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New faces in the classroom


Listeners to National Public Radio's acclaimed "Morning Edition" news program were pleasantly surprised earlier this week when the show broadcast a feature item about 22-year-old Cora Frost, a first-year teacher at Booker T. Washington Middle School in Baltimore. Ms. Frost came to the city public schools through an innovative program called "Teach for America," which puts bright liberal arts graduates to work in the classroom while they study for their teacher certification.

The idea of hiring liberal arts graduates who may not have taken formal education courses in college has been a pet project of state school board president Robert C. Embry Jr., whose efforts were instrumental in bringing alternative teacher certification LTC programs to Maryland. Mr. Embry has long argued that the schools need to broaden the applicant pool to include people whose experience or special skills would make them valuable additions to any school faculty, even though they don't have all the requirements for state teacher certification.

Baltimore currently is experimenting with a number of programs designed to allow such individuals to enter the teaching profession while they pursue formal education degrees. This year, for example, about 75 aspiring teachers are working in city classrooms under the "Teach for America" program. The city school department also sponsors its own Resident Teacher Certification Program in cooperation with the University of Maryland Baltimore County, under which non-education graduates -- many of them former military personnel -- can obtain certification.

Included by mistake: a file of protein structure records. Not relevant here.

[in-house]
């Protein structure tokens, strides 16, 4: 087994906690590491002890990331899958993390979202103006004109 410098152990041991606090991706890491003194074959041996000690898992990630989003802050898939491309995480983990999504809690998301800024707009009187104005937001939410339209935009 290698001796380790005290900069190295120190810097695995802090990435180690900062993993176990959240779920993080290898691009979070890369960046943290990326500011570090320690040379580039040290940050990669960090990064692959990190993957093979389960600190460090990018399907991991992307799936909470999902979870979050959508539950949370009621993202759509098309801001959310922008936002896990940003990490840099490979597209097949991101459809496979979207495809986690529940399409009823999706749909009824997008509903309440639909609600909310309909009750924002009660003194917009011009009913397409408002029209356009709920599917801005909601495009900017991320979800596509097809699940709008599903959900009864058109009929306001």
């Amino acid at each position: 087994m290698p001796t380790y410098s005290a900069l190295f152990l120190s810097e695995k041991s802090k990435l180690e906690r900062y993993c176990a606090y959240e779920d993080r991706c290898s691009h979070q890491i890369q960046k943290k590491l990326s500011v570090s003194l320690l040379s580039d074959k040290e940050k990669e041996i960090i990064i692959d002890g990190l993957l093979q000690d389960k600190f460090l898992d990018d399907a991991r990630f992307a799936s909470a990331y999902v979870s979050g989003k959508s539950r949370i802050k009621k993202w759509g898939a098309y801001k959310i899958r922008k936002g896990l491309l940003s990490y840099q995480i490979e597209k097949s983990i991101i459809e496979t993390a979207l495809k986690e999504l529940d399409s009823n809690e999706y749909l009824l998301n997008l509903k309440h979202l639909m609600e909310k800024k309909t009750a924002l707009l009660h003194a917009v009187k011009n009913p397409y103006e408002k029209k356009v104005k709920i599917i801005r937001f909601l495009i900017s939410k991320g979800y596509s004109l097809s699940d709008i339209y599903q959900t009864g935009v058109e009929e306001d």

The city also draws non-traditional teacher applicants from Towson University's Peace Corps Fellows-USA program, which prepares returning Peace Corps volunteers for teaching careers, and the Johns Hopkins University Master's Degree in Special Education program for prospective teachers who wish to work with handicapped students.

This year, 114 of the 700 new teachers hired by the city public schools came through an alternative certification program. Next year, the number will almost double. School officials say such non-traditional candidates, especially military veterans, can make excellent teachers. They are imbued with the work ethic, know how to function in bureaucracies and have good interpersonal skills. Principal Ruth N. Bukatman is delighted to have Ms. Frost in her school. Clearly, the city is doing something right.

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